Without a sustainable rhythm, we're setting ourselves up for burnout or worse, a crash that sets us back years.
Do you have a sustainable rhythm?
When are you resting?
What do you need to change so that you can last a long time?
by Will Johnston at 8:26 AM on July 8th, 2011 in Personal
This weekend I’m in Nebraska for my wife’s family reunion. Yesterday we visited the Strategic Air and Space Museum. For $5 they offer guests the opportunity to experience a multi-axis trainer, otherwise known as a human gyroscope.
Apparently, this is similar to the training that astronauts undertake to prepare for a tumbling re-entry into the earth’s atmosphere. By the end of the experience, let’s just say that I wasn’t feeling the greatest…
Without further ado, here I am:
Will, the Human Gyroscope
by Will Johnston at 5:05 PM on June 23rd, 2011 in Small Groups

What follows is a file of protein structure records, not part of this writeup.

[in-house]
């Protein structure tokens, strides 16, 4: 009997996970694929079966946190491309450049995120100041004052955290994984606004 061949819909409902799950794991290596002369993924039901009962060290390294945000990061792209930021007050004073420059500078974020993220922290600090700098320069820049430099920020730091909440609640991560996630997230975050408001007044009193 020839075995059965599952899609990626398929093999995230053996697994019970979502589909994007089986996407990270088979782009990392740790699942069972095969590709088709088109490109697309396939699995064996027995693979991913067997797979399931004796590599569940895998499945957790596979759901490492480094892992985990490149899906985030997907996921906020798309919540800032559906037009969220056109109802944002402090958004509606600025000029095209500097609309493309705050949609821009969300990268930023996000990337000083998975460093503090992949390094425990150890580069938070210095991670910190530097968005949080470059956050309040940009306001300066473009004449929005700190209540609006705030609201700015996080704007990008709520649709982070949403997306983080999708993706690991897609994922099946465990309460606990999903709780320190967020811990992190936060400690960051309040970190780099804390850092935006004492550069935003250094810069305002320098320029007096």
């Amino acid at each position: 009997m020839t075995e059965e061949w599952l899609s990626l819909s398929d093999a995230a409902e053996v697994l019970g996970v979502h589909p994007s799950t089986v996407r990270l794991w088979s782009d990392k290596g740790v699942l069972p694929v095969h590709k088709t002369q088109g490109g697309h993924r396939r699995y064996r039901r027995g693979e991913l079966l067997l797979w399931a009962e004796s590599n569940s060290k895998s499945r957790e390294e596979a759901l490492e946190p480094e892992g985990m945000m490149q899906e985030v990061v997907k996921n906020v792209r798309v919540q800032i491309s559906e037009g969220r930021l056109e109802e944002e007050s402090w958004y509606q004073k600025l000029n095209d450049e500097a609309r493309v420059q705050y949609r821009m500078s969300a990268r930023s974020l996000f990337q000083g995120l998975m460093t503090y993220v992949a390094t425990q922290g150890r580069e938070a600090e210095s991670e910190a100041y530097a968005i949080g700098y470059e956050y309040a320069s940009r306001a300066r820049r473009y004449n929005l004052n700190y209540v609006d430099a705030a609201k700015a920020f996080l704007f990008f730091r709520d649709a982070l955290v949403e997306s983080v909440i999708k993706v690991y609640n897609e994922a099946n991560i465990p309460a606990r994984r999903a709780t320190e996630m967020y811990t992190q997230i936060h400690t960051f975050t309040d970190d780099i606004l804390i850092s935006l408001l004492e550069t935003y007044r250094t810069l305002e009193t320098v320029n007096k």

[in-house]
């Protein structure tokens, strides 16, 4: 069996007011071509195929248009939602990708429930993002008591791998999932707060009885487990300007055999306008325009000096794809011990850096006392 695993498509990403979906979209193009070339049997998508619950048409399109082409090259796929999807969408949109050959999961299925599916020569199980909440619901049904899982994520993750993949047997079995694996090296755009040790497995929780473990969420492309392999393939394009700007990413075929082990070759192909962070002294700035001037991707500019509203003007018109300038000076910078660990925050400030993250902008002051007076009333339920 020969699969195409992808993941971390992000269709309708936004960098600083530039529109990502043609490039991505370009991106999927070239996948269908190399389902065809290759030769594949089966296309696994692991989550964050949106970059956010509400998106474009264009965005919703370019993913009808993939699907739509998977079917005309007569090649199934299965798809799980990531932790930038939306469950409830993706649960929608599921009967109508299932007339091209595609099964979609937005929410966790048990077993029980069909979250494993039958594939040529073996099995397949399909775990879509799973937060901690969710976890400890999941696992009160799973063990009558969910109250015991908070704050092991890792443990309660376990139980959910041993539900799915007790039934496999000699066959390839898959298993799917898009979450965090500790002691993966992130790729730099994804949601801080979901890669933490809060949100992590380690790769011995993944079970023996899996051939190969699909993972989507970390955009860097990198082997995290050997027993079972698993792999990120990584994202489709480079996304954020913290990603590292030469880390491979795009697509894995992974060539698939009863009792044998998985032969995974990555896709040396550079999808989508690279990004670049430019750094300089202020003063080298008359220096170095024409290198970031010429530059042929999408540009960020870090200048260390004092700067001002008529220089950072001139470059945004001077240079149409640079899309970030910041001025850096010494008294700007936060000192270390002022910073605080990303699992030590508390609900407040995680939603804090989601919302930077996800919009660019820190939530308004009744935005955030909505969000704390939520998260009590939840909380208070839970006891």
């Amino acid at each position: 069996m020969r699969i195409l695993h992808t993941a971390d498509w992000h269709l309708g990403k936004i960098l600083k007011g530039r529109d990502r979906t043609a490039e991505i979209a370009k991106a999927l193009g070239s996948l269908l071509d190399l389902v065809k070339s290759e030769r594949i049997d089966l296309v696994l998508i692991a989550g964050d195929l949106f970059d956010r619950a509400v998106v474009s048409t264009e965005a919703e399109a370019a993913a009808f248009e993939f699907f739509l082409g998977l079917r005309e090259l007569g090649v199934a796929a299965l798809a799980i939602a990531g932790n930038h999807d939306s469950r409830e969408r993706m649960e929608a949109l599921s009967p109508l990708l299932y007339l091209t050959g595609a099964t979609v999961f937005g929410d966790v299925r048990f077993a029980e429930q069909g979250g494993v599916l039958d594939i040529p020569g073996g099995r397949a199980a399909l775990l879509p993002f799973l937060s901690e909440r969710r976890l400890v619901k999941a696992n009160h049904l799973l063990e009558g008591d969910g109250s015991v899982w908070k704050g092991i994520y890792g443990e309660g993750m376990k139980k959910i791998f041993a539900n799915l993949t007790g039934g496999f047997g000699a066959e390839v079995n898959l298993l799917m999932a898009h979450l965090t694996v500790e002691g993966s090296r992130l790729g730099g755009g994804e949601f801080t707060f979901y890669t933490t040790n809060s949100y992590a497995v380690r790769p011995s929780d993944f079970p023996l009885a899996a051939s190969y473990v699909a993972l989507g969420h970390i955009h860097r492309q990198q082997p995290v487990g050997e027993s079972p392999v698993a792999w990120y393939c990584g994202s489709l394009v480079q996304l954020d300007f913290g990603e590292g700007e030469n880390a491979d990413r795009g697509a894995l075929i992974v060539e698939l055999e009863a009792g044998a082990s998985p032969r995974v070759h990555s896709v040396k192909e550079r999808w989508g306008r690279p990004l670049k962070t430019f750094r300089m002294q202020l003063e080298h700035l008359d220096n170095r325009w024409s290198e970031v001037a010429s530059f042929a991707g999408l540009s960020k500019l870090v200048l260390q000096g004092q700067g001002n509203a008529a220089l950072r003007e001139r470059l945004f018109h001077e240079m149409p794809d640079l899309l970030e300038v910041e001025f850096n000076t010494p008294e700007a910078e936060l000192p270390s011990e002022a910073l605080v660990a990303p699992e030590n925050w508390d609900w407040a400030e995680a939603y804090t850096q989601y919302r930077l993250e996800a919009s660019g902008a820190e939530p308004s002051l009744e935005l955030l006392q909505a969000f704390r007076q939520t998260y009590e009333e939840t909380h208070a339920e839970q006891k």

Stories like this are why you should join a small group.
Huge thanks to Andy Pisciotti for filming and editing this inside of a crazy 36 hours. Thanks to Leo, Edgar, Jessica, Mel, Bianca, Mark, Ashtan, and Tara for sharing their stories. And of course, thank you to my lovely wife Rachel for letting nine people and video equipment invade our house on a random Tuesday night.
by Will Johnston at 4:18 PM on March 22nd, 2009 in Ethiopia
After getting to the hotel and orienting for a few minutes, we jumped in the vans and headed to Beza’s ministry compound near Entoto Mountain. (I know “compound” sounds militaristic, but they’re fairly standard here.) Entoto Mountain is home to a community of around 5,000 people suffering from HIV/AIDS, and the compound is home to the Entoto Project, a ministry to the community on Entoto Mountain. We had the chance to look around their new facilities, and we met the Entoto Project team. They are a group of amazing individuals. They are all young and their ranks include former teachers, a law school graduate, students, and a former resident of Entoto Mountain. The story of how the Entoto Project came to be is an amazing one that I hope to share at some point.